• Article
    Shelf-basin interactions and water mass residence times in the western Arctic Ocean: Insights provided by radium isotopes
    (American Geophysical Union, 2019-04-26) Kipp, Lauren ; Kadko, David C. ; Pickart, Robert S. ; Henderson, Paul B. ; Moore, Willard S. ; Charette, Matthew A.
    Radium isotopes are produced through the decay of thorium in sediments and are soluble in seawater; thus, they are useful for tracing ocean boundary‐derived inputs to the ocean. Here we apply radium isotopes to study continental inputs and water residence times in the Arctic Ocean, where land‐ocean interactions are currently changing in response to rising air and sea temperatures. We present the distributions of radium isotopes measured on the 2015 U.S. GEOTRACES transect in the Western Arctic Ocean and combine this data set with historical radium observations in the Chukchi Sea and Canada Basin. The highest activities of radium‐228 were observed in the Transpolar Drift and the Chukchi shelfbreak jet, signaling that these currents are heavily influenced by interactions with shelf sediments. The ventilation of the halocline with respect to inputs from the Chukchi shelf occurs on time scales of ≤19–23 years. Intermediate water ventilation time scales for the Makarov and Canada Basins were determined to be ~20 and >30 years, respectively, while deep water residence times in these basins were on the order of centuries. The radium distributions and residence times described in this study serve as a baseline for future studies investigating the impacts of climate change on the Arctic Ocean.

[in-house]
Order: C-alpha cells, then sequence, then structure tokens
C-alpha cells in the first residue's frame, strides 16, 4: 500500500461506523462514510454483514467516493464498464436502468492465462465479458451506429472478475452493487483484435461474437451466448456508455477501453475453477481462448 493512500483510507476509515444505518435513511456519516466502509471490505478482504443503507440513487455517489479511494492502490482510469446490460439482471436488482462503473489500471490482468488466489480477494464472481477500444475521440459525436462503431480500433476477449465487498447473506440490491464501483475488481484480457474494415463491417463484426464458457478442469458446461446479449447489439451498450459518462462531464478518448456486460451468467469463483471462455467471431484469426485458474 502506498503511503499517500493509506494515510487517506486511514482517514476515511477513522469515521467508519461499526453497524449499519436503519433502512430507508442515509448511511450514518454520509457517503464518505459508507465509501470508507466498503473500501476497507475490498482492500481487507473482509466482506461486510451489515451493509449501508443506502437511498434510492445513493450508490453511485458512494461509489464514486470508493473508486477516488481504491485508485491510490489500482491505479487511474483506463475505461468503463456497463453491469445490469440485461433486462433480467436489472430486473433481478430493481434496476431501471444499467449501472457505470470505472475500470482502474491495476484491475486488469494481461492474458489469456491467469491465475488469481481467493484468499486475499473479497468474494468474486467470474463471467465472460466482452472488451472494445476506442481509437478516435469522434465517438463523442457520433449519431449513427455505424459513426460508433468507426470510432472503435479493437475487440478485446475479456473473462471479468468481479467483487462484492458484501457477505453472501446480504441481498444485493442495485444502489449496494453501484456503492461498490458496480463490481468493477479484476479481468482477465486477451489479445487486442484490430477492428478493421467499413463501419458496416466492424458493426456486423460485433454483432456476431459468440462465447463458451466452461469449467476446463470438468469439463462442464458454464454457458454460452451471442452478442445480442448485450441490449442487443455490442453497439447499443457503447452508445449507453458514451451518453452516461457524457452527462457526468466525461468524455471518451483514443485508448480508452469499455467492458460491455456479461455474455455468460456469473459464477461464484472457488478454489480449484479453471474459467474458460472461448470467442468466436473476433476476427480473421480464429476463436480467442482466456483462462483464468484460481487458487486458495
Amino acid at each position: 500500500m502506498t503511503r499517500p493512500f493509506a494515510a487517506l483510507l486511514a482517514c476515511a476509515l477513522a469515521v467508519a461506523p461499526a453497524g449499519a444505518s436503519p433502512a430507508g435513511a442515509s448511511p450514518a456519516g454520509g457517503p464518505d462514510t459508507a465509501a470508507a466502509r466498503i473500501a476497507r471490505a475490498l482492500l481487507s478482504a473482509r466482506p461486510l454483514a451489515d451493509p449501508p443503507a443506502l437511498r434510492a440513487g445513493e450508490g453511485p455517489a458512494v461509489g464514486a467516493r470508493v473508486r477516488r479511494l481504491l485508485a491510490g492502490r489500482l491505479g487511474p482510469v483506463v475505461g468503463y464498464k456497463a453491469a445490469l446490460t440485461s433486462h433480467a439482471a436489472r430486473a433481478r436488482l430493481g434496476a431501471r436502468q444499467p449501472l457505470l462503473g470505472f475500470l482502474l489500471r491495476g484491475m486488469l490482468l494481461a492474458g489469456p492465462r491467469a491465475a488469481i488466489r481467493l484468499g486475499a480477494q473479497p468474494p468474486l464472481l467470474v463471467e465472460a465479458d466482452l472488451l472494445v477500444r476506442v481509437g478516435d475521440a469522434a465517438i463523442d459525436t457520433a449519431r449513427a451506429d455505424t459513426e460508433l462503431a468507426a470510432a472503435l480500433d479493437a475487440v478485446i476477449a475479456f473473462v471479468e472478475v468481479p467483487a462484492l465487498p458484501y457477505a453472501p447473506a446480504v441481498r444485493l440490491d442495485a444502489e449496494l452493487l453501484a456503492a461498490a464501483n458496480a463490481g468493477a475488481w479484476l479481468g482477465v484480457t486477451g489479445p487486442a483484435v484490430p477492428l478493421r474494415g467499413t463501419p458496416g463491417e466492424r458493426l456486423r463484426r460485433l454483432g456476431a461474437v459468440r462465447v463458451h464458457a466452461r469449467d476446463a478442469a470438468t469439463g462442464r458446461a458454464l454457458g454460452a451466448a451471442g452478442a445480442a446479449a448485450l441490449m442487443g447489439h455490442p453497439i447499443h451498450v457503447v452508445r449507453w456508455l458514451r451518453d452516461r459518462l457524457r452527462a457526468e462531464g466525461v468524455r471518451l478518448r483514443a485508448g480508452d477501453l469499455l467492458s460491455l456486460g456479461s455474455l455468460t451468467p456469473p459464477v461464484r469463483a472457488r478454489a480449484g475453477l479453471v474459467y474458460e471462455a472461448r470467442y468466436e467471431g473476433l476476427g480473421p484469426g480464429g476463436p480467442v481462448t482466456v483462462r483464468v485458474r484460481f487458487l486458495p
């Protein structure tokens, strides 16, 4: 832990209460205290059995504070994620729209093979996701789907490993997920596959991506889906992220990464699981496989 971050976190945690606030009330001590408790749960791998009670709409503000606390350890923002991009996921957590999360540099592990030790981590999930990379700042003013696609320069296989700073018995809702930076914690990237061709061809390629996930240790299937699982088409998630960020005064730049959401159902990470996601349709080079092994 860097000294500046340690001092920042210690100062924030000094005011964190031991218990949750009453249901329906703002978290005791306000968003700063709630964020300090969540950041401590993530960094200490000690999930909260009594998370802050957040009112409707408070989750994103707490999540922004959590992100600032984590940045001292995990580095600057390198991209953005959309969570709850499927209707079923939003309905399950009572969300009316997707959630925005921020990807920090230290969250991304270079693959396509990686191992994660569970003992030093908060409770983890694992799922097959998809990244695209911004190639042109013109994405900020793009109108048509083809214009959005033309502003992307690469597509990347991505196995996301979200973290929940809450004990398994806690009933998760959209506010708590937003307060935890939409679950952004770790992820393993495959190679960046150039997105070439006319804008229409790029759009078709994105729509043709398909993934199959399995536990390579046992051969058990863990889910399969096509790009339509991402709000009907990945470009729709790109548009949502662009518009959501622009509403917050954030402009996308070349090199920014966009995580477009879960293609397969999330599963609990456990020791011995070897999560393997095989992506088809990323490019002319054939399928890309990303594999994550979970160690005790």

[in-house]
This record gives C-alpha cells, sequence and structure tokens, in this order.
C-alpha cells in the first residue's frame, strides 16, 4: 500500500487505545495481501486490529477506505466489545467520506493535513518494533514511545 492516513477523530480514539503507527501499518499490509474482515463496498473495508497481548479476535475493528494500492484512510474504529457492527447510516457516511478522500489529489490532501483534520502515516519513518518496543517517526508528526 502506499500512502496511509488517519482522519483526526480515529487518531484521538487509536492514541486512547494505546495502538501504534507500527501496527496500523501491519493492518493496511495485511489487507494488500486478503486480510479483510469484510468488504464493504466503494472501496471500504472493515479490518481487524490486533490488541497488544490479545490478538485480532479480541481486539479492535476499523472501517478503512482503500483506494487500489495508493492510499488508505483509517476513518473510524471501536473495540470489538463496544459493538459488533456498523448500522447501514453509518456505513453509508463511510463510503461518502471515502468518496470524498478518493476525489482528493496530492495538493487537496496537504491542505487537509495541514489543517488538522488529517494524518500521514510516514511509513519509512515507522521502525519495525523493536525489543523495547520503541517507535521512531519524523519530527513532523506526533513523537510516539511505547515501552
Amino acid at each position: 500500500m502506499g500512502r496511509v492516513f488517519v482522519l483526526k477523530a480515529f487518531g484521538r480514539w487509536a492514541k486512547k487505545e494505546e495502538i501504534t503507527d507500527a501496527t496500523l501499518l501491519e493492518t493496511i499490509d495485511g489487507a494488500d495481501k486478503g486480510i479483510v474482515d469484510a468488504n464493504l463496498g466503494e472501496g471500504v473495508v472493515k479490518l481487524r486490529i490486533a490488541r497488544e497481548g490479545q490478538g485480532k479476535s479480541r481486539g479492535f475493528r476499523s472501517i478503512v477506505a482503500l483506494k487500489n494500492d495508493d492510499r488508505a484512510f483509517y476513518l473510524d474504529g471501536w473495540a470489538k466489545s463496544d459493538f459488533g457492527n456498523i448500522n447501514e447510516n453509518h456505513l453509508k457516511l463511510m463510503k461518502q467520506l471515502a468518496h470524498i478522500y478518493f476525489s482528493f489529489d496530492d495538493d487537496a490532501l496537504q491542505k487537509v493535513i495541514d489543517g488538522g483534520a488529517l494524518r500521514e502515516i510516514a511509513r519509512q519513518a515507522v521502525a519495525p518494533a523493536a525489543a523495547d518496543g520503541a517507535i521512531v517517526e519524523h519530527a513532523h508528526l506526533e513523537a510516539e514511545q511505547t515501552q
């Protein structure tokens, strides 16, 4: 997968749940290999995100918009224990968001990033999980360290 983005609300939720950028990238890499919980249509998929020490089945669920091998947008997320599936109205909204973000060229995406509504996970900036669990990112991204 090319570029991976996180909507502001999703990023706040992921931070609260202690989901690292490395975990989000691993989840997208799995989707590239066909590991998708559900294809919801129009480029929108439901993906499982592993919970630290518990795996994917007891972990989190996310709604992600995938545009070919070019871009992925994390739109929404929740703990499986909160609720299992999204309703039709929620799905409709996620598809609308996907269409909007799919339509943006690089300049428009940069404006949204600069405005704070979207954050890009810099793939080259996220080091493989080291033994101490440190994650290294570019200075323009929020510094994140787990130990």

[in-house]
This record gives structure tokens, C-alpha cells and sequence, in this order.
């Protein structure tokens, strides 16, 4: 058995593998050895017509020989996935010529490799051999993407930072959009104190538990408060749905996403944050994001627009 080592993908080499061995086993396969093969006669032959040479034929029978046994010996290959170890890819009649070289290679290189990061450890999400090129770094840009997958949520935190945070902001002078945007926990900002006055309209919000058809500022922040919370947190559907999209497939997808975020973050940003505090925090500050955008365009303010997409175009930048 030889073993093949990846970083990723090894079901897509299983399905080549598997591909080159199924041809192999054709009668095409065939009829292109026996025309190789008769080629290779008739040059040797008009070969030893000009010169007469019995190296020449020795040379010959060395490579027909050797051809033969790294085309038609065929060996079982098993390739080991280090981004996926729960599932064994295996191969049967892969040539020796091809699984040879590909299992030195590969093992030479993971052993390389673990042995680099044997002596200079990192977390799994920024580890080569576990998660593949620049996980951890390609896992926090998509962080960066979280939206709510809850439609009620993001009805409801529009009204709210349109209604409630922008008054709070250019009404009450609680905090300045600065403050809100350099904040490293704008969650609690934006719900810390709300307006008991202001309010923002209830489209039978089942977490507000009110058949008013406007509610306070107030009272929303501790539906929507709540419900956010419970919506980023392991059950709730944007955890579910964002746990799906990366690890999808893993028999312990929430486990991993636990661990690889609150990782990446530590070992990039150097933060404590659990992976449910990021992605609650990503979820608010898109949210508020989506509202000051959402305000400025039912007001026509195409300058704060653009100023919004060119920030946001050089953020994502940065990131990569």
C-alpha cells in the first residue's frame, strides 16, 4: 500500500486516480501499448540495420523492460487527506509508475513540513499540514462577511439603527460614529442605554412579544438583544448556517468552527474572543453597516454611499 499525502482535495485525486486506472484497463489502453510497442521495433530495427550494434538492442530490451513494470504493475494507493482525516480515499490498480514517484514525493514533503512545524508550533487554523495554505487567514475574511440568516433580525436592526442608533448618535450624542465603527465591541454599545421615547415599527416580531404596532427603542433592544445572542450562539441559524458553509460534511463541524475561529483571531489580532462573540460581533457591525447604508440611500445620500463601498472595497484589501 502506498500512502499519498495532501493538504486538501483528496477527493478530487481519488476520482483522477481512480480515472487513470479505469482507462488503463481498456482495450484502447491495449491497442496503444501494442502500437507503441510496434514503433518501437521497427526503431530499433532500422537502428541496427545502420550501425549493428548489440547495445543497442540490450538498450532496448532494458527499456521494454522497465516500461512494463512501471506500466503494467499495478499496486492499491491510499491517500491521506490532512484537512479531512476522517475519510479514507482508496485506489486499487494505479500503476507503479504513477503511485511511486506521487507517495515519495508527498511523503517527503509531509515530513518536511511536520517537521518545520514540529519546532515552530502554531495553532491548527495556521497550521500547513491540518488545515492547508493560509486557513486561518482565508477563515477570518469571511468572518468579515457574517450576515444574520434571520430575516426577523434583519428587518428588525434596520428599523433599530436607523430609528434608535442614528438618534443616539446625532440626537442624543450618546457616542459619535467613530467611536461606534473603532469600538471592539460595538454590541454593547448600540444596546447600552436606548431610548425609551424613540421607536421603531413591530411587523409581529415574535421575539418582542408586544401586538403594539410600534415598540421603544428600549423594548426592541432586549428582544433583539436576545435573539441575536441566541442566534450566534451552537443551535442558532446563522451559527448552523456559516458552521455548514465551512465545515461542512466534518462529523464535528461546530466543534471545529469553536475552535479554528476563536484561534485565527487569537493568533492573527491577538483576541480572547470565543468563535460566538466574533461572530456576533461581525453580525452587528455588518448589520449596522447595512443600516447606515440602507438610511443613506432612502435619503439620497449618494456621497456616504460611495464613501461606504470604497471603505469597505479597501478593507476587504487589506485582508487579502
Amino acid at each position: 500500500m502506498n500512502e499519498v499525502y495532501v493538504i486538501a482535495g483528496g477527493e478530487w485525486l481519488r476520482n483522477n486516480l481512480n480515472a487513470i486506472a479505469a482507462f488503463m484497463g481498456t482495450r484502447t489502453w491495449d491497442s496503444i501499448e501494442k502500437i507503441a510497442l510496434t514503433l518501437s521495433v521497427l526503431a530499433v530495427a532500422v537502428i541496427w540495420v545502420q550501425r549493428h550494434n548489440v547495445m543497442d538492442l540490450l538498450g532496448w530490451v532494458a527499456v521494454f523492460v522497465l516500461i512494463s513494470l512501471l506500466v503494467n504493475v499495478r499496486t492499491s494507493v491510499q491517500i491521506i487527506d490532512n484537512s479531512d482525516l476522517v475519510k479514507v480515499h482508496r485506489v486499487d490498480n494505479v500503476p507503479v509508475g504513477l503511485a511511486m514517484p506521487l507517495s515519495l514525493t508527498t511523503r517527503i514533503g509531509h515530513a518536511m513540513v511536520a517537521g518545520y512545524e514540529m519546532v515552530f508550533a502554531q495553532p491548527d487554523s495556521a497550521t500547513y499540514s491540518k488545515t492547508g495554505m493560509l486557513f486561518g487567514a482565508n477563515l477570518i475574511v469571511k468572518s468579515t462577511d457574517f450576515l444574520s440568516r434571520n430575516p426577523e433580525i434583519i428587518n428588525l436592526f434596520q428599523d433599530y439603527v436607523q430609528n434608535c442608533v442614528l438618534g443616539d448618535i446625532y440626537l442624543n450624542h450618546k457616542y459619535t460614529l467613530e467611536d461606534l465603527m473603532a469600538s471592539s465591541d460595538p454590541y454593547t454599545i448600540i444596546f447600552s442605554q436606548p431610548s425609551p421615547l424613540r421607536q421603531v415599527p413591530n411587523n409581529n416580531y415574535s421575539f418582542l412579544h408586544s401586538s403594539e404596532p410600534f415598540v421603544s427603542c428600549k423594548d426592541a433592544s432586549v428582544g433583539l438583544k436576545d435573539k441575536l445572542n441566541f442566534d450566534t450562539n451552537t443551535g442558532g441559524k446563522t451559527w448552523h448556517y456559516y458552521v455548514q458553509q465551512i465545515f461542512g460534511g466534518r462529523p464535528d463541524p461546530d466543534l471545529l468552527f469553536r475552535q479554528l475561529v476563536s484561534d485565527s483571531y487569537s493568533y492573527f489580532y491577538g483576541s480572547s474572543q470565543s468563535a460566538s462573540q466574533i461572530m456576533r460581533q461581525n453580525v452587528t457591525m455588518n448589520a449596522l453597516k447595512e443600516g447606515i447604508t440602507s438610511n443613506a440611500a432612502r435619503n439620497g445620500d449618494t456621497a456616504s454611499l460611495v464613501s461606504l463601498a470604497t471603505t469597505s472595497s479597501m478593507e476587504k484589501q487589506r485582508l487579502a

• Article
    The transpolar drift as a source of riverine and shelf-derived trace elements to the central Arctic Ocean
    (American Geophysical Union, 2020-04-08) Charette, Matthew A. ; Kipp, Lauren ; Jensen, Laramie T. ; Dabrowski, Jessica S. ; Whitmore, Laura M. ; Fitzsimmons, Jessica N. ; Williford, Tatiana ; Ulfsbo, Adam ; Jones, Elizabeth M. ; Bundy, Randelle M. ; Vivancos, Sebastian M. ; Pahnke, Katharina ; John, Seth G. ; Xiang, Yang ; Hatta, Mariko ; Petrova, Mariia V. ; Heimbürger, Lars-Eric ; Bauch, Dorothea ; Newton, Robert ; Pasqualini, Angelica ; Agather, Alison ; Amon, Rainer M. W. ; Anderson, Robert F. ; Andersson, Per S. ; Benner, Ronald ; Bowman, Katlin ; Edwards, R. Lawrence ; Gdaniec, Sandra ; Gerringa, Loes J. A. ; González, Aridane G. ; Granskog, Mats A. ; Haley, Brian ; Hammerschmidt, Chad R. ; Hansell, Dennis A. ; Henderson, Paul B. ; Kadko, David C. ; Kaiser, Karl ; Laan, Patrick ; Lam, Phoebe J. ; Lamborg, Carl H. ; Levier, Martin ; Li, Xianglei ; Margolin, Andrew R. ; Measures, Christopher I. ; Middag, Rob ; Millero, Frank J. ; Moore, Willard S. ; Paffrath, Ronja ; Planquette, Helene ; Rabe, Benjamin ; Reader, Heather ; Rember, Robert ; Rijkenberg, Micha J. A. ; Roy-Barman, Matthieu ; van der Loeff, Michiel Rutgers ; Saito, Mak A. ; Schauer, Ursula ; Schlosser, Peter ; Sherrell, Robert M. ; Shiller, Alan M. ; Slagter, Hans ; Sonke, Jeroen E. ; Stedmon, Colin ; Woosley, Ryan J. ; Valk, Ole ; van Ooijen, Jan ; Zhang, Ruifeng